Friday, November 25, 2011

In Defense of The Twilight Series

There's this quote going around:


‎"Harry Potter is about confronting fears, finding inner strength, and doing what is right in the face of adversity. Twilight is about how important it is to have a boyfriend.” -Stephen King


This quote shows up everywhere and no one questions it. They just post it on their blogs, facebook status, etc. 


First, I have a deep dislike for scorn. 


Second, I have an even deeper dislike of folks swallowing every glib funny dismissive comment that pops up. I'm not a mormon or a lover of vampires. Nor do i care one way or another about Stepheney Meyer's success. I just think the belittling of a work that explores teenage sexuality or anything the world deems "small" is incredibly rude. Especially when Christians join in on the general sneering. Incidentally, I'm a huge fan of Stephen King. But surely, he should know better not to diss another successful author who tacked the same subject his book Carrie did.


So what is this Stephen King's problem with this book? (I might be reading into this quote but he seems to have a problem with the main issue which is about having a boyfriend.)


Well, ya know...it is very important to have a boyfriend when one is a newbie to a high school. 


Moving on. From what I have heard, having only seen one movie and listened and read countless reviews, the book seems to be (to me, anyway) an exploration of sexuality and carnal concupiscence. 


Now, what a grown up male writer says about a book exploring teenage sexuality should be taken with a heavy dose of feminine salt. Everyone writes about different things. Christians write about what things that Christians consider important. And sometimes we write about things that even atheists consider important. And vice versa. So, as writers, we shouldn't be so easily dismissive of what another writer considers important. Who are we to judge what another person has been called to do? We don't want others to easily dismiss our souls in our own writrings, do we? We don't want them to challenge the importance of the mission we are called to write about.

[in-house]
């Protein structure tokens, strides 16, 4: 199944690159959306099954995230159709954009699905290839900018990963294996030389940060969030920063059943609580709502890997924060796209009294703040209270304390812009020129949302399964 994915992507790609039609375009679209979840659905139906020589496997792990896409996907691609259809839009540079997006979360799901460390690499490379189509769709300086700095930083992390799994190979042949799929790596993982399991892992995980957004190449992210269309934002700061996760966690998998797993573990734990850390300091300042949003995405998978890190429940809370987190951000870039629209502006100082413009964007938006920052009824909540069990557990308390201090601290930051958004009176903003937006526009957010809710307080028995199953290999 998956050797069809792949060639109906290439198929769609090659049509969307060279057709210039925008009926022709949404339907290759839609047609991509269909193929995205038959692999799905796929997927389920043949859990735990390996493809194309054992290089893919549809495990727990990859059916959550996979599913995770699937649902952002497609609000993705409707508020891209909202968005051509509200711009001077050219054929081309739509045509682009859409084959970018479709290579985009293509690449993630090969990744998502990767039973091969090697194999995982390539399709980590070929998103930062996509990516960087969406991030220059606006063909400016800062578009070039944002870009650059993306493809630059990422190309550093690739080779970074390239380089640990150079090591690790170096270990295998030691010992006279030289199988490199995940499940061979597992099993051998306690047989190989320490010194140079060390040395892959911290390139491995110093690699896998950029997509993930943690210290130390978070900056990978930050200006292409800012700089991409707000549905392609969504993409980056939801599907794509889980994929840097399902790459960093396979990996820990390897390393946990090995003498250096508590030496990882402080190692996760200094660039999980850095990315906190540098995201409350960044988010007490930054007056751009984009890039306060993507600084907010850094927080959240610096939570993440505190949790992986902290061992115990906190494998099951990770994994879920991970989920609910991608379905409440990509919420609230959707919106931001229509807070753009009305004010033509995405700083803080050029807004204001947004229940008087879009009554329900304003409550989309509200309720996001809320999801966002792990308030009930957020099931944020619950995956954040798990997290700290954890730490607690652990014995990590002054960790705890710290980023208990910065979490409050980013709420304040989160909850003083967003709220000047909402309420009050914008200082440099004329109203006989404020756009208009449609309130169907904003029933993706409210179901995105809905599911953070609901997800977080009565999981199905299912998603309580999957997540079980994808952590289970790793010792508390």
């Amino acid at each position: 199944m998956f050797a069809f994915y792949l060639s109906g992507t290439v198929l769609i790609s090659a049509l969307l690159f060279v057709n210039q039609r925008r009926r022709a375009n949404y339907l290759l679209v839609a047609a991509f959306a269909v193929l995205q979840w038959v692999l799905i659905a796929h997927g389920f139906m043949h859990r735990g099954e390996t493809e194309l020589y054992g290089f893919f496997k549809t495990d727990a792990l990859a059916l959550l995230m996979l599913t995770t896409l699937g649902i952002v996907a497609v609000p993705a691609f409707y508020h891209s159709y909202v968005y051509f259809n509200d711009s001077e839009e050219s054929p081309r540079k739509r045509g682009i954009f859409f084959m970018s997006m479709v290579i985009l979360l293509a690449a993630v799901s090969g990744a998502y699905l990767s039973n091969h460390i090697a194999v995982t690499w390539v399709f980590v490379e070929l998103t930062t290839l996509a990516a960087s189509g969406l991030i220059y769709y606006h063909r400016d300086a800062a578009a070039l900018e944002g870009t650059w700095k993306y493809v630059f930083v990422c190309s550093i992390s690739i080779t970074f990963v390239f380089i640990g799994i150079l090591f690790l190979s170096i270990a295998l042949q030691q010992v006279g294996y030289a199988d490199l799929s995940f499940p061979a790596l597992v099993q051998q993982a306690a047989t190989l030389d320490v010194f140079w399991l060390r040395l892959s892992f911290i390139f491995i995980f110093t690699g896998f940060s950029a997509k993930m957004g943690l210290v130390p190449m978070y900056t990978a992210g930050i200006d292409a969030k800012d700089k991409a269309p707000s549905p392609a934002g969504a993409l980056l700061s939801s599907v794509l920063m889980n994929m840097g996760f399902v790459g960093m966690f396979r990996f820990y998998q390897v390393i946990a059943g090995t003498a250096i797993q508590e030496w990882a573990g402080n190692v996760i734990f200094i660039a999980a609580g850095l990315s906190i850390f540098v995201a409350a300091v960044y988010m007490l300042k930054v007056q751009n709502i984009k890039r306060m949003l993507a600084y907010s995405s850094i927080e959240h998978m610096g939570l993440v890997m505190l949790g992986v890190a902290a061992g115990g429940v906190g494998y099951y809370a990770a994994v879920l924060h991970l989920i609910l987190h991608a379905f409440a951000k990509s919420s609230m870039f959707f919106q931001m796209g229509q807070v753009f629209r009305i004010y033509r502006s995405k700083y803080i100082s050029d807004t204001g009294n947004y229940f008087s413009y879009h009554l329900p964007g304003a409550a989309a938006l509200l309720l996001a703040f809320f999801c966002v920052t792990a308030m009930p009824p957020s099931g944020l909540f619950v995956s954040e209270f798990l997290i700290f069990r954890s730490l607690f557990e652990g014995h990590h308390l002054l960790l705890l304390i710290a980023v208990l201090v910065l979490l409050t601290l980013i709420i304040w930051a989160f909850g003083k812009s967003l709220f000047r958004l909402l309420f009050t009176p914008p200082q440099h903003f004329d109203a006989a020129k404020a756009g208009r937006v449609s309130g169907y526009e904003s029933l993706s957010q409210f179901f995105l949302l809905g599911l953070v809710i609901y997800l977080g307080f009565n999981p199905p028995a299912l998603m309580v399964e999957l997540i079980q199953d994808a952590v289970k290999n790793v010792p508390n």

Now from what I've heard in movie reviews there are some interesting issues in the last book:


Passionate sex that breaks the bed.


Celibacy


Fear of sex, fear of passion


Fear of pregnancy


Pro-life issues. A fetus being allowed to live in spite of presenting danger to the mother.


Pedophilia because Jacob the werewolf bonds with Bella's unborn baby girl.


This is heady stuff.


A lot of folks are saying the pedophilia subtext has to do with Meier's Mormonism. Maybe yes, maybe no. 


True, there is a lot of pedophilia in the history of polygamy...especially the polygamy of Mormonism. But there really is a simpler answer. Trust me as a writer I know this one.


Quite simply, When a book has consisted of three main characters -- two of whom are in love with the third-- there is always a way found to make everyone one big happy family. 


Star Wars -- Han Solo, Princess Leia, and Luke Skywalker
Harry Potter -- Harry Potter, Hermione, and Ron Weasley,  (In this case, Ginny Weasley helps to bound the family group together)


In the case of stories like my WIP Constant Tower where one is allowed two husbands, then a brother-sister relationship or a fourth person is not necessary to create the bond. But in Twilight, the bond between the female character has to be maintained through her daughter. It's an old pattern. Even better, the daughter will bring all warring groups together (one suspects.)

Anyway, I don't think dissing love and teenage sexuality is a good idea.


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